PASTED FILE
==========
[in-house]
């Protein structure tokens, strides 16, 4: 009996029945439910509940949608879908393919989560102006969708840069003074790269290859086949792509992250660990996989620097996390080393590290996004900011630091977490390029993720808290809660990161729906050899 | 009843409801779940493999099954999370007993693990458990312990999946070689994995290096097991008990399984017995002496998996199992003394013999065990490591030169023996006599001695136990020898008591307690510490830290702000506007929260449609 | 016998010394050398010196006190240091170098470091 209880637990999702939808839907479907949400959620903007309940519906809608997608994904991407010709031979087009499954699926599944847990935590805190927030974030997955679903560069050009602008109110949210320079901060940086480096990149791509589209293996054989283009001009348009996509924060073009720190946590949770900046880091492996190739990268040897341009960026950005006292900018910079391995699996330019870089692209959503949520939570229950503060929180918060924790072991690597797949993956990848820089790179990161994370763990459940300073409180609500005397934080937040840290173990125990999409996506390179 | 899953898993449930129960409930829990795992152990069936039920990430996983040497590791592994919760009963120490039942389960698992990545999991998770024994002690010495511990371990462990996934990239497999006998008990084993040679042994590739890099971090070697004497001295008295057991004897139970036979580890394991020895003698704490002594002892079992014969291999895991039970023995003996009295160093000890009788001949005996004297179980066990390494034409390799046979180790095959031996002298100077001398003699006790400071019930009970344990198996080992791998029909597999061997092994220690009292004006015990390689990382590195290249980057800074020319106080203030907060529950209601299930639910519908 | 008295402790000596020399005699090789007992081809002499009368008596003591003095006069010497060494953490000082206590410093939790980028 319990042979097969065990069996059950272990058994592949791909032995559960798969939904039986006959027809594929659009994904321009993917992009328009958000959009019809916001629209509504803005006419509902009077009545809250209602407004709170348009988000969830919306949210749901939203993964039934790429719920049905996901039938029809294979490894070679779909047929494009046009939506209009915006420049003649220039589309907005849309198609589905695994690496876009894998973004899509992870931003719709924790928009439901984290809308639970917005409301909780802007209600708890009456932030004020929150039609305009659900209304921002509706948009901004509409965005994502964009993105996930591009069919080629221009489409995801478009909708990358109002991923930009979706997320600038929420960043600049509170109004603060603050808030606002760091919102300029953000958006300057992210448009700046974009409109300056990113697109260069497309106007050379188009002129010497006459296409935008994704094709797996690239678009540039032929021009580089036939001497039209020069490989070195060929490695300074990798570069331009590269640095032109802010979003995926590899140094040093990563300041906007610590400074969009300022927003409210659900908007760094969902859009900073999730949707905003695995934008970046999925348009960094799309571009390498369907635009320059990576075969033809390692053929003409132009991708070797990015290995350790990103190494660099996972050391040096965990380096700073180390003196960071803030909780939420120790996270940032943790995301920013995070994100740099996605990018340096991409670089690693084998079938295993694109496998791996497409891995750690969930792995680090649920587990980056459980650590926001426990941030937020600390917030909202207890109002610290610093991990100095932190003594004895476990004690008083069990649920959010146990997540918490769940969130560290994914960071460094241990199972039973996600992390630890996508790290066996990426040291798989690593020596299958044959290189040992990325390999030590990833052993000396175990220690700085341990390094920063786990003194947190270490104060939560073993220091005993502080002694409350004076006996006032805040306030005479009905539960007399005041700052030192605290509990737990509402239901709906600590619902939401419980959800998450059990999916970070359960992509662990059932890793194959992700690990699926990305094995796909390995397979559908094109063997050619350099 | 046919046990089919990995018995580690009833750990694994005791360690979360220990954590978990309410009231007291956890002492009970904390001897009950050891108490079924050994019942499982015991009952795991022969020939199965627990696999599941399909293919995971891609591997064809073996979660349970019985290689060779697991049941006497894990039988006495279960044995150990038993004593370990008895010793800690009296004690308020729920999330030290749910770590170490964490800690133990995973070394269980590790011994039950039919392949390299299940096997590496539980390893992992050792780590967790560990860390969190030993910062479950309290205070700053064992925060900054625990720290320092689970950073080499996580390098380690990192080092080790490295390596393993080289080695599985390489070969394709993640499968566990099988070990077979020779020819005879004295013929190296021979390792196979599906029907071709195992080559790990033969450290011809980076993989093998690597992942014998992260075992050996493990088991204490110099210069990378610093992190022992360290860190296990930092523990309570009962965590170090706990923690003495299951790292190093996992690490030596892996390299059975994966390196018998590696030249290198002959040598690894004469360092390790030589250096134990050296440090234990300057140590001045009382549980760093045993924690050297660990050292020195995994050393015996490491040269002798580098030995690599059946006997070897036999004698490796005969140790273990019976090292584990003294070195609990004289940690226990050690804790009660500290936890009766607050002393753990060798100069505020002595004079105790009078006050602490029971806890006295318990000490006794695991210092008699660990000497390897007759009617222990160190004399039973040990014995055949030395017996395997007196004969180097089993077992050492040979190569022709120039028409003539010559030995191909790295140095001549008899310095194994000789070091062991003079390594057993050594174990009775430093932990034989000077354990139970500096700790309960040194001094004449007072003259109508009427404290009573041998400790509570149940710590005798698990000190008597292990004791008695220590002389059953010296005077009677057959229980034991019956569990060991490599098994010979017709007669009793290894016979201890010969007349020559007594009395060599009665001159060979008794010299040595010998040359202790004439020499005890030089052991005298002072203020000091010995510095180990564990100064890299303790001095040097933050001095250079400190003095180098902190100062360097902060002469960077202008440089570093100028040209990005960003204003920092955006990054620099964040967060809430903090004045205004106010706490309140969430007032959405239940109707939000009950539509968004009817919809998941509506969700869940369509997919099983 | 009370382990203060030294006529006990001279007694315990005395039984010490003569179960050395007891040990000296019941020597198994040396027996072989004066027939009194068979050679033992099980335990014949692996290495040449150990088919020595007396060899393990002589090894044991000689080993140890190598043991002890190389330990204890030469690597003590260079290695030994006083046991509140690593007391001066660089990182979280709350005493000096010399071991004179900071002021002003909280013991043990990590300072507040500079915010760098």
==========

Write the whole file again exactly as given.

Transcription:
[in-house]
């Protein structure tokens, strides 16, 4: 009996029945439910509940949608879908393919989560102006969708840069003074790269290859086949792509992250660990996989620097996390080393590290996004900011630091977490390029993720808290809660990161729906050899 | 009843409801779940493999099954999370007993693990458990312990999946070689994995290096097991008990399984017995002496998996199992003394013999065990490591030169023996006599001695136990020898008591307690510490830290702000506007929260449609 | 016998010394050398010196006190240091170098470091 209880637990999702939808839907479907949400959620903007309940519906809608997608994904991407010709031979087009499954699926599944847990935590805190927030974030997955679903560069050009602008109110949210320079901060940086480096990149791509589209293996054989283009001009348009996509924060073009720190946590949770900046880091492996190739990268040897341009960026950005006292900018910079391995699996330019870089692209959503949520939570229950503060929180918060924790072991690597797949993956990848820089790179990161994370763990459940300073409180609500005397934080937040840290173990125990999409996506390179 | 899953898993449930129960409930829990795992152990069936039920990430996983040497590791592994919760009963120490039942389960698992990545999991998770024994002690010495511990371990462990996934990239497999006998008990084993040679042994590739890099971090070697004497001295008295057991004897139970036979580890394991020895003698704490002594002892079992014969291999895991039970023995003996009295160093000890009788001949005996004297179980066990390494034409390799046979180790095959031996002298100077001398003699006790400071019930009970344990198996080992791998029909597999061997092994220690009292004006015990390689990382590195290249980057800074020319106080203030907060529950209601299930639910519908 | 008295402790000596020399005699090789007992081809002499009368008596003591003095006069010497060494953490000082206590410093939790980028 319990042979097969065990069996059950272990058994592949791909032995559960798969939904039986006959027809594929659009994904321009993917992009328009958000959009019809916001629209509504803005006419509902009077009545809250209602407004709170348009988000969830919306949210749901939203993964039934790429719920049905996901039938029809294979490894070679779909047929494009046009939506209009915006420049003649220039589309907005849309198609589905695994690496876009894998973004899509992870931003719709924790928009439901984290809308639970917005409301909780802007209600708890009456932030004020929150039609305009659900209304921002509706948009901004509409965005994502964009993105996930591009069919080629221009489409995801478009909708990358109002991923930009979706997320600038929420960043600049509170109004603060603050808030606002760091919102300029953000958006300057992210448009700046974009409109300056990113697109260069497309106007050379188009002129010497006459296409935008994704094709797996690239678009540039032929021009580089036939001497039209020069490989070195060929490695300074990798570069331009590269640095032109802010979003995926590899140094040093990563300041906007610590400074969009300022927003409210659900908007760094969902859009900073999730949707905003695995934008970046999925348009960094799309571009390498369907635009320059990576075969033809390692053929003409132009991708070797990015290995350790990103190494660099996972050391040096965990380096700073180390003196960071803030909780939420120790996270940032943790995301920013995070994100740099996605990018340096991409670089690693084998079938295993694109496998791996497409891995750690969930792995680090649920587990980056459980650590926001426990941030937020600390917030909202207890109002610290610093991990100095932190003594004895476990004690008083069990649920959010146990997540918490769940969130560290994914960071460094241990199972039973996600992390630890996508790290066996990426040291798989690593020596299958044959290189040992990325390999030590990833052993000396175990220690700085341990390094920063786990003194947190270490104060939560073993220091005993502080002694409350004076006996006032805040306030005479009905539960007399005041700052030192605290509990737990509402239901709906600590619902939401419980959800998450059990999916970070359960992509662990059932890793194959992700690990699926990305094995796909390995397979559908094109063997050619350099 | 046919046990089919990995018995580690009833750990694994005791360690979360220990954590978990309410009231007291956890002492009970904390001897009950050891108490079924050994019942499982015991009952795991022969020939199965627990696999599941399909293919995971891609591997064809073996979660349970019985290689060779697991049941006497894990039988006495279960044995150990038993004593370990008895010793800690009296004690308020729920999330030290749910770590170490964490800690133990995973070394269980590790011994039950039919392949390299299940096997590496539980390893992992050792780590967790560990860390969190030993910062479950309290205070700053064992925060900054625990720290320092689970950073080499996580390098380690990192080092080790490295390596393993080289080695599985390489070969394709993640499968566990099988070990077979020779020819005879004295013929190296021979390792196979599906029907071709195992080559790990033969450290011809980076993989093998690597992942014998992260075992050996493990088991204490110099210069990378610093992190022992360290860190296990930092523990309570009962965590170090706990923690003495299951790292190093996992690490030596892996390299059975994966390196018998590696030249290198002959040598690894004469360092390790030589250096134990050296440090234990300057140590001045009382549980760093045993924690050297660990050292020195995994050393015996490491040269002798580098030995690599059946006997070897036999004698490796005969140790273990019976090292584990003294070195609990004289940690226990050690804790009660500290936890009766607050002393753990060798100069505020002595004079105790009078006050602490029971806890006295318990000490006794695991210092008699660990000497390897007759009617222990160190004399039973040990014995055949030395017996395997007196004969180097089993077992050492040979190569022709120039028409003539010559030995191909790295140095001549008899310095194994000789070091062991003079390594057993050594174990009775430093932990034989000077354990139970500096700790309960040194001094004449007072003259109508009427404290009573041998400790509570149940710590005798698990000190008597292990004791008695220590002389059953010296005077009677057959229980034991019956569990060991490599098994010979017709007669009793290894016979201890010969007349020559007594009395060599009665001159060979008794010299040595010998040359202790004439020499005890030089052991005298002072203020000091010995510095180990564990100064890299303790001095040097933050001095250079400190003095180098902190100062360097902060002469960077202008440089570093100028040209990005960003204003920092955006990054620099964040967060809430903090004045205004106010706490309140969430007032959405239940109707939000009950539509968004009817919809998941509506969700869940369509997919099983 | 009370382990203060030294006529006990001279007694315990005395039984010490003569179960050395007891040990000296019941020597198994040396027996072989004066027939009194068979050679033992099980335990014949692996290495040449150990088919020595007396060899393990002589090894044991000689080993140890190598043991002890190389330990204890030469690597003590260079290695030994006083046991509140690593007391001066660089990182979280709350005493000096010399071991004179900071002021002003909280013991043990990590300072507040500079915010760098």